Definition of Pondweed family
1. Noun. Plants that grow in ponds and slow streams; sometimes includes family Zosteraceae.
Generic synonyms: Liliopsid Family, Monocot Family
Group relationships: Alismales, Naiadales, Order Alismales, Order Naiadales
Member holonyms: Pondweed, Genus Potamogeton, Potamogeton, Genus Groenlandia, Groenlandia, Genus Zostera, Zostera
Pondweed Family Pictures
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Lexicographical Neighbors of Pondweed Family
pondweed family (current term)
Literary usage of Pondweed family
Below you will find example usage of this term as found in modern and/or classical literature:
1. An Illustrated Flora of the Northern United States, Canada and the British by Nathaniel Lord. Britton, Hon. Addison. Brown (1913)
"pondweed family. Perennial marine or fresh-water plants with floating or submerged leaves, or both. Leaf-blades petioled or sessile, capillary or expanded ..."
2. The Elements of Botany for Beginners and for Schools by Asa Gray (1887)
"... pondweed family. Marsh or aquatic plants with steins mostly leafy and jointed, the leaves stipulate or sheathing, the flowers (sometimes not ..."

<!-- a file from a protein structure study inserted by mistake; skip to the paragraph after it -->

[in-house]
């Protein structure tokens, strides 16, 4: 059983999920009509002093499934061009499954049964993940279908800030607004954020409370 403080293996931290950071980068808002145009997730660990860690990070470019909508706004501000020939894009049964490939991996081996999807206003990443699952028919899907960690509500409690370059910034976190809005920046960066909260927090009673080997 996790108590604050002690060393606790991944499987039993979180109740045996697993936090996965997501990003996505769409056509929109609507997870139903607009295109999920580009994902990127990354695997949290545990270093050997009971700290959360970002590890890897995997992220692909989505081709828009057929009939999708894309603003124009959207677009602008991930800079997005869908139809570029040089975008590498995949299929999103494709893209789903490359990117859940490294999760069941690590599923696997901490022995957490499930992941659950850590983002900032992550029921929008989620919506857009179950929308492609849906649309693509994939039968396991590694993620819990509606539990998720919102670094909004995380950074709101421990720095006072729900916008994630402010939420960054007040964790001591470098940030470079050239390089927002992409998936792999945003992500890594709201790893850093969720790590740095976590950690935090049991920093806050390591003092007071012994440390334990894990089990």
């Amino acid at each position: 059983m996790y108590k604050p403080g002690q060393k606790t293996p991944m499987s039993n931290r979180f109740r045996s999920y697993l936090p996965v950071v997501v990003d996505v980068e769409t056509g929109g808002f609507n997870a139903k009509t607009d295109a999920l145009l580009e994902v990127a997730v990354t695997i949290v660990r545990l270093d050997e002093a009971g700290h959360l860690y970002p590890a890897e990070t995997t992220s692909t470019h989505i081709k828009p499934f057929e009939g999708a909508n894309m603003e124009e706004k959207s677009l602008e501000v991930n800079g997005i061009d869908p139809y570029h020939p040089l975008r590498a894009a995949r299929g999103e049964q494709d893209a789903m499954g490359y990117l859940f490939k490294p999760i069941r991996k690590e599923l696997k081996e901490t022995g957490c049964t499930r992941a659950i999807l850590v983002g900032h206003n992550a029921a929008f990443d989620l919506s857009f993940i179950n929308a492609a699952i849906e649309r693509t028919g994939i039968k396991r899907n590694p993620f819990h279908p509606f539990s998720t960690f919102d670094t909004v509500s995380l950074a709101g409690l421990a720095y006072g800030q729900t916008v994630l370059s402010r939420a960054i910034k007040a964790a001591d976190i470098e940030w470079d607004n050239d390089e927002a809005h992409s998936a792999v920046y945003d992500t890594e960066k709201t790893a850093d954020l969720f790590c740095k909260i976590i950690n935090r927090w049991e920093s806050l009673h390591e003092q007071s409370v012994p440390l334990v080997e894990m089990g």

3. Contributions from the United States National Herbarium by United States National Herbarium, United States National Museum (1905)
"FLOATING PONDWEED. Family Potamogetonaceae. A submerged water plant with creeping rootstock; upper leaves floating, elliptical, somewhat pointed at each end ..."
4. Nantucket Wild Flowers by Alice Owen Albertson (1921)
"... dense growths of these forking branches, that have long, green, and thread-like leaves. Eleven other members of the pondweed family have been reported. ..."
5. Dictionary of Natural History Terms with Their Derivations: Including the by David Hudson Mac Nicoll (1863)
"the pondweed family of plants, of which \aiat is a genus Nai'as (Zool., Bot. ... in botany, a genus of the pondweed family. Nais (Zool. ..."
6. The Standard Cyclopedia of Horticulture: A Discussion for the Amateur, and by Liberty Hyde Bailey (1914)
"pondweed family. Fig. 6, Immersed aquatic herbs: leaves mostly cauline, opposite or alternate, the floating often differing from the submerged in shape and ..."